Monday, December 24, 2007


My system of enclosure stands as thus:

thank you.

Tuesday, November 13, 2007


I took a survey asking 15 pierpont and duderstadt inhabitants their utilization of technology when listening to music. Here are the results:

Q#1 - By what means do you typically obtain new music?

File sharing - 9
iTunes music store - 3
Don't obtain new music - 2
Music store -1

Q#2 - By what means do you typically listen to music?

iPod - 11
radio - 6
Car stereo - 4
mp3 player - 3
Computer - 3
smartphone - 1
Discman - 1

Clearly, the preferred method of obtaining and listening to music is by illegal downloading using some sort of p2p or torrent server software. Thats kinda gross.


Monday, October 22, 2007

I have finally decided on a project for youtube! I had a realization the other night as I drunkenly attempted sleep: I HAVE BECOME A PRODUCT OF THE INTERNET.

You see, I make music. And I record it using a digital music recorder which allows me to put my recorded music on to my computer. Additionally, applications are now available to make such music public via my facebook profile, therefore skyrocketing my ability to share my music with friends, family, or those to whom I am not even acquainted.

FURTHERMORE! I can check the statistics of my play count, how many downloads have been made and on what songs. This way, I know which songs people are enjoying without them even having to tell me!

One more reason to tirelessly check the status of my facebook life every five minutes.


Monday, October 15, 2007

Sick animation.

These very, very funny cartoons are quickly spreading through the internet popularity polls. Already, the creator of these simple cartoons has got a pilot going for comedy central. This is something I keep seeing more and more of - shows starting on the internet and then making their way to television. Stella comedy tour, Flight of the Concords, Don Herzfeld.

In a way, this is improving standards of television. Although right now the process can be limited to comedy niches and shorts that only last a few minutes, the internet has become the new proving ground for many tv shows. Concepts that have already gained popularity on the internet get turned into real shows, already loaded with the fact that it is popular. It is the new darwinism of television. Instead of a group of corporate executives determining which shows are worthy of being on their networks, the public decides by popular vote. It really is a revolutionary idea, and it's beneficial for both the tv companies and for the viewers. The Networks get to pick up shows that are already popular, guarenteeing to a certain extent their success, and the puplic gets an official, half-hour version of a show they already enjoy. Let the public decide!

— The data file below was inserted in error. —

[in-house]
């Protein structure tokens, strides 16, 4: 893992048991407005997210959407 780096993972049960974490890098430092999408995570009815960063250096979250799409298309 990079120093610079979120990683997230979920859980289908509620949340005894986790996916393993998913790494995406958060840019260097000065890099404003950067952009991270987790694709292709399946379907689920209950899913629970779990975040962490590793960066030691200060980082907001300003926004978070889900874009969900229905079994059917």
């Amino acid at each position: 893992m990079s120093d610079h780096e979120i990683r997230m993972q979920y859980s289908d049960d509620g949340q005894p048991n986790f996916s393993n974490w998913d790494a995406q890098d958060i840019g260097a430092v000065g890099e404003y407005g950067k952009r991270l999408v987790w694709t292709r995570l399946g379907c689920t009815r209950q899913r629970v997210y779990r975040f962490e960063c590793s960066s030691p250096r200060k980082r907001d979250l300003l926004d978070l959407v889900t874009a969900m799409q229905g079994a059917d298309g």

By the way, that website IS pretty sick... in a... weird way. Enter at your own risk.

Monday, September 24, 2007


"... we are describing a regime that allows the government to collect data about us in a highly efficient manner—inexpensively, that is, for both the government and the innocent. This efficiency is made possible by technology, which permits searches that before would have been far too burdensome and invasive. In both cases, then, the question comes to this: When the ability to
search without burden increases, does the government’s power to search increase as well? Or, more darkly, as James Boyle puts it: 'Is freedom inversely related to the efficiency of the available means of surveillance?' For if it is, as Boyle puts it, then 'we have much to fear.'"


This is an excellent question. In a law class I frequented at the Professional Performing Arts School, we studied a case whereby a cultivator of a crop of Marijuana was arrested for said illegal practice. However, the case was overturned because the police gained evidence by using a heat camera to sense heat lamps on the defendant's grounds without a warrant. The practice was deemed unconstitutional under the Fourth Amendment.

Lessig describes a situation whereby the police HAVE a warrant and use technology to infiltrate the hard drive of a suspect. Should this be allowed? I believe so, because, as Lessig points out, it is a cost-efficient and non-invasive means of gathering information about a suspect, and also guarentees a clandestine investigation into the affairs of the accused. However, it does bring up some questions. Lets go back to the marijuana case - lets say that in the future, a device is developed which allows police to detect only the existence of marijuana or other drugs through physical barriers. Lets say the suspect is in no way cultivating or distributing drugs but is in posession of mild amounts, would that then give the police the right to charge the suspect?